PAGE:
Do You Know If Your Backups Have Been Tested?
Most business owners are aware that they should be backing their data up on a regular basis, but surprisingly there are still many that are not backing up. For those that do regular backups, only a small percentage ever bother to test their backups to make sure that everything is working the way it's supposed to.
The simple truth is that backups are not "set it and forget it," and if you’re not testing your backup system on a regular basis, you really have no way of knowing whether or not you're going to be able to restore your system from the backups, if you are attacked and your system goes down.
No matter the system you are using to back up your data, you should perform an audit to make sure that everything critical to restoring your system's functionality is, in fact being captured by the backups.
Although the particulars vary from one system to the next, all backup routines have a mechanism that allows you to choose which data is being backed up.
The problem is, over time, your needs change. Perhaps the hard drive you normally store critical data on gets uncomfortably full, and lacking free space, or maybe you add a new drive to the equation. If any of these occurred, did you remember to include the folders on the new drive in the allow list of your backup system? If not, that data isn't being captured.
Another issue is do you really know if you can you actually restore your system from the backups you're taking? That is the goal, after all, but how do you know if it will work? The only way to be sure is to test it. To run through the process yourself.
This isn't a thing you want to try to learn when disaster strikes or you when you have a hardware failure. If you have to restore your system from backup, speed is of the essence, so you need to be familiar with the process before you begin. Testing will not only ensure that you're capturing enough data to get your system up and running again, but also ensure that you're familiar enough with the process to get the job done in a timely manner.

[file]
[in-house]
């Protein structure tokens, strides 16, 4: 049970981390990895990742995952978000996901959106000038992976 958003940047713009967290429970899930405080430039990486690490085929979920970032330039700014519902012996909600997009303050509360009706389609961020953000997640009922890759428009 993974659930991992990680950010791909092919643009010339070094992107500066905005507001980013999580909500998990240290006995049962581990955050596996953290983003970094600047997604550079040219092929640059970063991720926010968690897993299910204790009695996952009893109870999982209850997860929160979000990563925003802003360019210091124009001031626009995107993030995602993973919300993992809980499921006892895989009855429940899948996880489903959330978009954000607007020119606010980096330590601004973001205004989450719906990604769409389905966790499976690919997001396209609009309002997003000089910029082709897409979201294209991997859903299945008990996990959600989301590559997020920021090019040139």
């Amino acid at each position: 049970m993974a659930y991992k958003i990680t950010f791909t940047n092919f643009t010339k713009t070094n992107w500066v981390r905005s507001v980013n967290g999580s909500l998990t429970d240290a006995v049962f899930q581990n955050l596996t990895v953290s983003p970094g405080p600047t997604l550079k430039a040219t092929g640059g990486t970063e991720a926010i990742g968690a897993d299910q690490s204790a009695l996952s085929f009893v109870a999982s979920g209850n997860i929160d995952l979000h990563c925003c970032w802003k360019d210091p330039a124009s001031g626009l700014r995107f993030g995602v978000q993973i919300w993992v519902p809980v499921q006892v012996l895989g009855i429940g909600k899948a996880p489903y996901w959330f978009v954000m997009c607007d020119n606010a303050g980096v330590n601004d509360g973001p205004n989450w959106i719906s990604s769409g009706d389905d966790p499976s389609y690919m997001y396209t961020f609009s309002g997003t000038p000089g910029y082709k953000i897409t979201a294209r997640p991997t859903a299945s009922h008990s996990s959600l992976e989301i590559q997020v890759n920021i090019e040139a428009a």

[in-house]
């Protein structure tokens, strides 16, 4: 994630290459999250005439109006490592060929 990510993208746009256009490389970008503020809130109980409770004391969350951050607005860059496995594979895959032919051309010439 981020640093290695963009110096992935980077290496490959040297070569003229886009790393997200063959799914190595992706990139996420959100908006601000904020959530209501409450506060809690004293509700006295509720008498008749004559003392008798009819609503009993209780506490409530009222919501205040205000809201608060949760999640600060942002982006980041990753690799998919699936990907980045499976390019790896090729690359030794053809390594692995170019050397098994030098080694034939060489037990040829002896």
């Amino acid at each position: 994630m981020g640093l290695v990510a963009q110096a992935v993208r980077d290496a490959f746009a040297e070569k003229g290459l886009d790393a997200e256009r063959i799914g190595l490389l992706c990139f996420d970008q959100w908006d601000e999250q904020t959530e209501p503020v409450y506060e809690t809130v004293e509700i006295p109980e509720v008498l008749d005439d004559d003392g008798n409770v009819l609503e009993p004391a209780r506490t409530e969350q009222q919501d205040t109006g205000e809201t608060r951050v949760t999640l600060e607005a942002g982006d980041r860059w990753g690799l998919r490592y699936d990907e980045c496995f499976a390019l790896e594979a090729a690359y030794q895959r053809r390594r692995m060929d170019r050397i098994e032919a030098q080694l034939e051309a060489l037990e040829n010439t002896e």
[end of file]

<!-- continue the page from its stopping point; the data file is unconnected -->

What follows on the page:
Another, but no less important point is the fact that testing will ensure that you're capturing all the data you need to.
When you perform your trial run and restore your system from backup using a "fresh" PC, in addition to making sure the system regains functionality, you'll also want to thoroughly scrutinize the data on the machine when the restore is complete and make sure that everything you think should be there is in fact present.
If it's not, then it's time to perform another audit on the files and folders included in your backup and make whatever changes are necessary to ensure that you are indeed capturing all the files you intended to.
Backups are only good if two conditions are true: One, can you turn that backed up data into a fully functioning system in a short amount of time, and two, does that system contain all the data you need? If you don't know whether or not those conditions are true for you, your business, and your current backups, testing is the way to find out.
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